Summer is in full swing! With that comes VACATION! I just got back from an (almost) 3-week long adventure in Europe. It was amazing, I saw so many cool things and had the chance to completely decompress. So – success!
Since I’ve been back, a lot of clients have asked me whether or not I worked out while I was away or how I managed my fitness at all and I thought I’d share my answers with you.
First of all, I think vacation isn’t the time to be stressing about a perfect fitness routine. It is a time to get away from the grind and come back feeling recharged. Depending on the type of vacation you’re doing, fitness may already be a part of it! I approach fitness-on-the-go with the idea that it’s just for maintenance. It’s just meant to keep me feeling good and just to maintain my some level of fitness while I’m away.
If you can arrange to have a gym at your destination, you’re all set! However, if you don’t think you’ll be getting into a gym – or you get turned away because you didn’t know that Germans took the whole wear-shoes-other-than-your-street-shoes rules seriously and get turned away – here are some things you can squeeze into your suitcase for a hotel room workout!
I always bring a lacrosse ball or a tennis ball. This is super portable and a must for me. Since I’m working around some long-term injuries, combine that with sitting on planes and in cars, I really benefit from being able to do some self-myofascial release.
If you’re familiar with foam rolling, this is the same thing. A ball is just a little easier to slip into your suitcase and it also can dig into tight muscles a little deeper because of its shape. If you’re torn between which to bring, a lacrosse ball is harsher while a tennis ball will be more forgiving.
I usually use this to help me loosen up my lower back, hip flexors, upper back, and traps. These are all my spots that get tight with lots of sitting and it’s easy enough to do while traveling!
Mini-bands are great for some added resistance to some bodyweight exercises. I particularly love having these with me for some glute exercises. I love to keep these exercises up while I’m away because they help keep my hips moving well after all that time on a plane or traveling in a car.
Some exercises you can use these for are glute bridges, band walks, or squats with the band around your knees. You can keep the band above your knees for squats and glute bridges. This will give your glutes more resistance to work against to keep knees apart. For band walks, you can place the band at your knees or at your ankles for the same effect. This is absolutely the smallest piece of equipment you could bring with you so there’s no reason not to.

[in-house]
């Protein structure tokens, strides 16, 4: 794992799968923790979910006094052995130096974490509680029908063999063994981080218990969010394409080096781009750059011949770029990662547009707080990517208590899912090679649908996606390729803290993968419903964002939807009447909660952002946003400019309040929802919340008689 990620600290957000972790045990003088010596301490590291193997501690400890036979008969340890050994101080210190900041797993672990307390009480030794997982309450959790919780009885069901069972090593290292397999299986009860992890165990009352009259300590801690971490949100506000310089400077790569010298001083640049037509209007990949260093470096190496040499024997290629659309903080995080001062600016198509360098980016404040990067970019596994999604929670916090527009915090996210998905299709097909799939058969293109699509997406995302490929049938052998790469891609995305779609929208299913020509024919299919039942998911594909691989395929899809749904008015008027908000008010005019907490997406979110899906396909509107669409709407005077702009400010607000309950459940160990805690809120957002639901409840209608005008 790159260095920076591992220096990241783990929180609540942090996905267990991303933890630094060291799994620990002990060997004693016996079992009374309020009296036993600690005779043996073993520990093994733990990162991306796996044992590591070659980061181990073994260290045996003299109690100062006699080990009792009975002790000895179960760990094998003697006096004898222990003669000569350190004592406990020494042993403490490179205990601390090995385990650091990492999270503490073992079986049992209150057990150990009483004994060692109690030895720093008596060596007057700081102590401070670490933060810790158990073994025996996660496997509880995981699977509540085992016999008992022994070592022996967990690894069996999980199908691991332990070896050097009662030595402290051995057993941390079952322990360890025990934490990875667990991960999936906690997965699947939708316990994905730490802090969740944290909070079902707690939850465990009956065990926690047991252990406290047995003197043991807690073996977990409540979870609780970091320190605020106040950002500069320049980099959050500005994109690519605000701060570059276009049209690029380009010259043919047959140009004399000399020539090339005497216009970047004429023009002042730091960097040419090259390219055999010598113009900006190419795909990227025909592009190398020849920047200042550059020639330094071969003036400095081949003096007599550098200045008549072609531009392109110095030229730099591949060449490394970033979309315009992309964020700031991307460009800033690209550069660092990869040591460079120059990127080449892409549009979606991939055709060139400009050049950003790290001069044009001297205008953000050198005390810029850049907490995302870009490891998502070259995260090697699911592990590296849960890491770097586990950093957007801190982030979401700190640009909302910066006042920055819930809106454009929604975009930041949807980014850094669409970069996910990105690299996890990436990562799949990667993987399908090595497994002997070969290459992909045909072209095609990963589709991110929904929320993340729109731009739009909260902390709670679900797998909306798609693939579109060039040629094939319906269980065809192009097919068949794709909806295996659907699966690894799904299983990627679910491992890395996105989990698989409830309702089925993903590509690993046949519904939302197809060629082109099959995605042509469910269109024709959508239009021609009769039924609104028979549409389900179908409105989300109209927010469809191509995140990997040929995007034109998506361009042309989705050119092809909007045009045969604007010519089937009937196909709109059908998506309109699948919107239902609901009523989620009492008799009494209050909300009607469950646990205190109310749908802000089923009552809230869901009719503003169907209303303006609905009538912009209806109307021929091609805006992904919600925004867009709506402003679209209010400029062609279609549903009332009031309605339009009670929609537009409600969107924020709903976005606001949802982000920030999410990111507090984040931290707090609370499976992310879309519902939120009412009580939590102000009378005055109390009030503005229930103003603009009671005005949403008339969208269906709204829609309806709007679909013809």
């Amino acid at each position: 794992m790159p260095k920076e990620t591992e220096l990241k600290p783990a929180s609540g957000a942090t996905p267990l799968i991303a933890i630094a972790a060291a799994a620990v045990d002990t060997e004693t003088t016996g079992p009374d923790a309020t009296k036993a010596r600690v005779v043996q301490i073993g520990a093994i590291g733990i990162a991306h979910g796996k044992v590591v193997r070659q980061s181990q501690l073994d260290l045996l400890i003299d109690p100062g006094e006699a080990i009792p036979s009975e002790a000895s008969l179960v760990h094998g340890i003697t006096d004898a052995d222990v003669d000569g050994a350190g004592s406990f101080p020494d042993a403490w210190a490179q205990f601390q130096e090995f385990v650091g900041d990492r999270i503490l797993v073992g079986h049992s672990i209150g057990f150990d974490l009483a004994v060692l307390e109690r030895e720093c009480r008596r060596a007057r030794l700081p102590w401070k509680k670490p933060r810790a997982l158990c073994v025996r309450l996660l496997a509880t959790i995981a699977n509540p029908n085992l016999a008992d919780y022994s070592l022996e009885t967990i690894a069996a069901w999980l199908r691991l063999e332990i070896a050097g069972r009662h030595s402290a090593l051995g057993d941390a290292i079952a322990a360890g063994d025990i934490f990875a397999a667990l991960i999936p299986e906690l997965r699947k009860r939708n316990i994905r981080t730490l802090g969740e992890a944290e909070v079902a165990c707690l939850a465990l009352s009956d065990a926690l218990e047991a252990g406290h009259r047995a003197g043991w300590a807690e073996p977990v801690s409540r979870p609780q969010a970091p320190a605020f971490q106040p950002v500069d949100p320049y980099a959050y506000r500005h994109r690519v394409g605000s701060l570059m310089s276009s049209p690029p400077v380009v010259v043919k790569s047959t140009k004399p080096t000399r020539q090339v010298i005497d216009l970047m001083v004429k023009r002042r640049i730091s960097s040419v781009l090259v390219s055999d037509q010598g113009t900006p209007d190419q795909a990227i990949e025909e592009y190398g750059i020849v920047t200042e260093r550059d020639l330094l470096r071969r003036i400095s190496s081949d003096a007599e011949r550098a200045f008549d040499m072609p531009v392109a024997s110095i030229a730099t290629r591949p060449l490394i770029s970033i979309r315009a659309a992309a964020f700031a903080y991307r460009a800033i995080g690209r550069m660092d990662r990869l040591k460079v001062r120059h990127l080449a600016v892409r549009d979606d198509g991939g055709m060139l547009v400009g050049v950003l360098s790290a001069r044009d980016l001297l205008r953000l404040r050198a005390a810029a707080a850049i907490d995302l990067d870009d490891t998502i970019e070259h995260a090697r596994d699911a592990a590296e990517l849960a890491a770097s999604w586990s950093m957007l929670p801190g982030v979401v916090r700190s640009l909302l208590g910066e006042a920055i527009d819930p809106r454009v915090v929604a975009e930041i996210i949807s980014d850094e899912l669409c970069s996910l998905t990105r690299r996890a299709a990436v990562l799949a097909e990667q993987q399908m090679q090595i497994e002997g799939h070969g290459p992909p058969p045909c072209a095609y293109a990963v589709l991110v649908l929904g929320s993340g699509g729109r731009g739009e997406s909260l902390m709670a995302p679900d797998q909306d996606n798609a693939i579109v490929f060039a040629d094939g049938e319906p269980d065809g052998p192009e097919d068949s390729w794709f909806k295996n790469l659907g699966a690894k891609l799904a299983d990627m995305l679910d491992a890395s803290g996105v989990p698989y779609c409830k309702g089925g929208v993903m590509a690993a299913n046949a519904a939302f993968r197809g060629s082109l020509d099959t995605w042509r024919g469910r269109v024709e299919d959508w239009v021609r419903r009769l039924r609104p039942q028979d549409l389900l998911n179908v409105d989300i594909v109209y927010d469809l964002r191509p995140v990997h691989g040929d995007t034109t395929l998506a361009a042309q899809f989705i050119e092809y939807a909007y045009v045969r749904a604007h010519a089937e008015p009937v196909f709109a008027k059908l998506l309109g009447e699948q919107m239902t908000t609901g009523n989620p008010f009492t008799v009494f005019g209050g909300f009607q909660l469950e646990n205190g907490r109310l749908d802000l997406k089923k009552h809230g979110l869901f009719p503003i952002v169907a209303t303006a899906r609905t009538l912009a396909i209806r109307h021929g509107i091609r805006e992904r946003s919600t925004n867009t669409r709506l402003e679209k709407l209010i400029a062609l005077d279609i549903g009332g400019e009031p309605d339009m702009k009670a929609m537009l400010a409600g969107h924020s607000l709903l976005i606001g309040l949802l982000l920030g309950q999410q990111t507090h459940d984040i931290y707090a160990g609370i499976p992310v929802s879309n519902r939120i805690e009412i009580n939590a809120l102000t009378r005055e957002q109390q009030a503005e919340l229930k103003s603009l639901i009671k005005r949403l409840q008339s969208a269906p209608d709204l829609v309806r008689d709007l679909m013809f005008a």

One of the most versatile pieces of equipment you can bring is a resistance band. However, I find when people buy very generic exercise bands, they tend to be far too light for some of the exercises they’re trying to do with them. That’s why I love Superbands. These ones come in many different resistances. Each band has a weight estimate so you can choose one that might be closer to the free weights you use when you’re home and in the gym.
For example, if I want a band to use for a row and you normally single arm row the 25lb dumbbells, you might get the 50lb resistance band to do some double arm rows with. These can also be used for a lat pull-down or a band deadlift. They just take a little creativity and a place to anchor them.
4. Door Anchor
Speaking of having a place to anchor your band – this is key. A door anchor is a small tab that’s made for you to loop your band through so you can close it into a door. You can change the angle of where it’s anchored and anchor it securely by closing it in the door. I’ve had some clients get creative and even close it into a window.
To use this, you just need a solid door to close it in. You can anchor it above you to do some late pull-downs, in front of you for some rows, or down below you for a band deadlift. Just make sure it’s secure and you’re good to go!
A slider is a great way to add some work to your lunges while on the go. This one might seem a little counterintuitive because it doesn’t necessarily add resistance to a lunge of any sort. However, I find with my clients and myself that a slider gives you more of an opportunity to focus on the working leg and “cheat” less with the other leg. This works because if you put too much weight on the sliding leg, you’ll feel how stuck you get or you may even slide all the way down…so don’t do that!
You can use these for reverse lunges, allowing the sliding foot to go behind you and the front leg to do all the work. You can try side lunges, letting the sliding leg go out to your side while you sink into a lunge/squat on the working leg. You can also use sliders to add a challenge to plank variations. Tall planks with one hand on the slider can be killer. The goal is to keep your core engaged and steady while you slide the sliding hand away – whichever direction you want!
There are some exercises that might call for two sliders but I think you can come up with plenty with just one. So, if you’re suitcase is getting full just pack the one!
These are easy pieces of equipment to toss in your bag to get a full-body workout while you’re away. As a friendly reminder, I hope you remember to have FUN while you’re away. Fitness is great and I eat, sleep, and breath it but SOMETIMES it’s gotta go on the back-burner. Your downtime is just as important as your time working so don’t short-change yourself on this!
I hope you’ll try these items out and maybe even bring them with you on vacation. I also hope you remember to have a blast and enjoy yourself!
Happy Training and Happy Vacationing!
P.S. – Need help figuring out how to put together a workout? Click here to sign up for my free guide to get you started!